nicki stairsHow is everyone getting on? In our house, with almost three weeks of lockdown now complete, there is a sense of the ‘new normal’ creeping in.  It was my birthday on Monday and if I’m honest, it felt really lovely to be surrounded by people I love. My son has been living in Glasgow since he left for uni 8 years ago so it’s unusual for him to be here on the morning of my birthday. That in itself was all the gift I needed.

This, I think, illustrates the growing sense of gratitude that we’re all beginning to feel. It’s not everyone who has the luxury of their loved ones around them and I feel fortunate that I do. My sister is self-isolating because she has stage-4 cancer – which is why her girls have been staying with me – and is living on her own. 

And I know we're not the only family to be dealing with something like this. I won’t be the only person worried about someone they love and she isn’t the only vulnerable person without the comforting sounds of her loved ones on the sofa next to her.  Lots of you reading this will be in the same situation and it is tough; we’re all becoming acclimatised to it, but it’s tough. 

For me, the small routines help this hugely.  Exercise has long-since been proven to help mental health and in strange, unknown situations like the one we’re all in, it can be really grounding. And, if you let it, a good laugh and great fun.  If you start to feel anxious or worried then taking some time to belt out a bit of cardio, or slow down with some gentle stretched will really help.  Set those feel-good endorphins free and you will lift your spirits at the same time.

Enter week two’s challenge! Easter.

As kids we’d climb Buckie Braes or Kinnoull Hill, or head north to the Hermitage to roll our crazily-decorated eggs down a big Scottish hill.  There would usually be five of us – Me, Tracey, Ian and our cousins Wendy and Graeme – and come rain, hail or shine, we’d run like the clappers down the hill after those eggs.  My nostalgic Easter memories could only mean one thing – this week had to be Lucy’s Hill Challenge.

If you’ve not seen it, Lucy climbs the equivalent of Ben Vrackie on her stairs at home. Check it out on the Live Active Facebook Page here >>>  For her, that means 325 flights of stairs.  I’m thankful my nearest hill is Kinnoull, and after a quick Google search I establish that at 222 metres it stands only a quarter of the size of Vrackie.  

20200412 102022

I realise my first challenge is maths based – how do I know the number of flights I need to climb? Cue me with a measuring tape and my calculator open at the foot of the stairs. Here’s how I worked it out (pic below if you’re reading on a mobile). There may be an easier way and if you have one, do feel free to comment on the LAL Facebook page.

41 flights of 30 stairs seemed very doable. I do a few stretches in the kitchen to limber up and get started. As you might imagine, I’m off to a great start. It’s not difficult running up your stairs once or twice. In fact, it takes all of 10 seconds from bottom to top on my first go. I’m feeling a bit Smuggy Smuggerson until about flight 8 or 9... and unfortunately its not all downhill from there. I’m getting short of breath and my thighs are beginning to call out to me.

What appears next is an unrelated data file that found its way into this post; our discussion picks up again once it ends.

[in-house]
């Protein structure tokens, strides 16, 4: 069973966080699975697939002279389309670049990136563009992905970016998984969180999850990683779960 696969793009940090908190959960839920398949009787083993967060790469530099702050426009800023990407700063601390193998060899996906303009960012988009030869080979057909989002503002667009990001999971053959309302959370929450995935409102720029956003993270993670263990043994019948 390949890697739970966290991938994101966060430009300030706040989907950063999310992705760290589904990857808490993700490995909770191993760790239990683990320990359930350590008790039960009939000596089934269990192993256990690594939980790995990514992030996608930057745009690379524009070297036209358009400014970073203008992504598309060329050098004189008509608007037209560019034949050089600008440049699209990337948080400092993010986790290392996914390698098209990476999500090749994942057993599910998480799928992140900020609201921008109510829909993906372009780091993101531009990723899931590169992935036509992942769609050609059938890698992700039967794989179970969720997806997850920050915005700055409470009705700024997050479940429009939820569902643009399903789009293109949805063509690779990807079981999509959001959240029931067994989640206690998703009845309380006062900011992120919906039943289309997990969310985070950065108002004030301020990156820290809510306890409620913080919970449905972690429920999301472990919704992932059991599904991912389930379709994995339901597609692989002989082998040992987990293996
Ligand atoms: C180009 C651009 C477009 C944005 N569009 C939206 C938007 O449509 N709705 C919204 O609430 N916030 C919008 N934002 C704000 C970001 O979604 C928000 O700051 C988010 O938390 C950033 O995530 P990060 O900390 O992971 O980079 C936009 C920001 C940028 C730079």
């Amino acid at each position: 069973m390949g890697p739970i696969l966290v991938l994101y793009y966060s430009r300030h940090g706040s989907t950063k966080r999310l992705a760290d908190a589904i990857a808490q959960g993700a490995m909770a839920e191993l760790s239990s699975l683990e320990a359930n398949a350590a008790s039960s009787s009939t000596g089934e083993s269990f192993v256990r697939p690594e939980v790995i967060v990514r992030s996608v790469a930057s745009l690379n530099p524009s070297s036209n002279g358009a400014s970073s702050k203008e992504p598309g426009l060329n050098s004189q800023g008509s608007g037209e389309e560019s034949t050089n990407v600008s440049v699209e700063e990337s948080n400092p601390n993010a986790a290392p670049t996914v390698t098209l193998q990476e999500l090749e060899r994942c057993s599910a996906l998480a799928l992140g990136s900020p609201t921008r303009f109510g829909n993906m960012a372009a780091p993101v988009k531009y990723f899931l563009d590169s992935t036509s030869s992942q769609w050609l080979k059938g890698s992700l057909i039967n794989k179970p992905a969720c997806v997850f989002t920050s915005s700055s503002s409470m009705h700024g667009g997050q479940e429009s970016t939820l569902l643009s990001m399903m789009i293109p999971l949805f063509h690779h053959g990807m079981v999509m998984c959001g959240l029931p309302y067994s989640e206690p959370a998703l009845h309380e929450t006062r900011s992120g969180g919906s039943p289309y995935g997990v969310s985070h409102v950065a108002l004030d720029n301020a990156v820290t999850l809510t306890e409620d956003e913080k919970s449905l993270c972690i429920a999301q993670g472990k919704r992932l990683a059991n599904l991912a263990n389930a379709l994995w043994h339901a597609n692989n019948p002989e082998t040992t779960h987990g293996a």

So just why is this simple task so quick to take effect?

Cardio And Toning

When you walk normally your body moves horizontally; when you run you experience only a slight vertical movement. With stair climbing, your muscles try to resist gravity while moving in a vertical motion. This puts higher demands on your legs, forcing your muscles to stabilise and balance – hence the killer workout.

rsz 20200412 104423Because of this, stair climbing burns twice the fat of running and three times more than walking. In fact, one hour of stair climbing will burn approximately 1,000 calories depending on how vigorously you hit your stride. Other benefits include:

  • Burns fat and calories – go for an hour to hit 1000
  • Great cardio – it really does increase your heart rate
  • Build and tone and muscle – think of that butt!
  • Helps your mental wellbeing – dial back the worry and bring on the feel-good
  • Increases stamina and energy – anyone who is locked down with kids will agree this is essential right now!

Climbing two steps at a time will give your leg and bum muscles more of a workout and as you might imagine, will also burn more calories.  But do be careful - the longer stride can be dodgy if you have knee problems - or short legs like me! If you want to mix it up, switch from single-step to double-step climbing but slow down a bit while you do it.

How Did I Do?

rsz 20200412 104830My thighs were burning and my face was bright red. I felt almost as knackered as I did when I climbed actual Ben Vrackie on Hogmanay. I may be having exercise-induced false memory to be fair, but I am feeling all the effects of a GREAT workout. Not surprising really; when you think about it, they didn’t decide to recreate stair-climbing in a gym machine for no good reason.

  • I got more breathless, more quickly than I thought I might. But this is good – I want a workout.
  • I took 25 minutes to do 41 flights (21 up and 20 down). That’s a perfect burst of cardio!
  • I took a couple of breaks. I figured that to authentically recreate Easter I needed a stop to eat my chocolate egg. (see pic!)
  • My son has just pointed out that if I’d climbed Kinnoull Hill today I’d be at the top, needing to come down. Therefore, I should have done 41 flights up and 40 flights down. He’s right of course but I’m now in typing mode – next time!

Other Activities This Week

- Daily walks around the North Inch

- Yoga in the sunny spot by the bedroom window

- Kneading pizza dough! Thouroughly recommended

- We ordered a badminton set from Amazon to play in the garden

If you have an activity idea that we can recreate at home, we’d love to see it. Tag it #WeLiveActive so we can find you!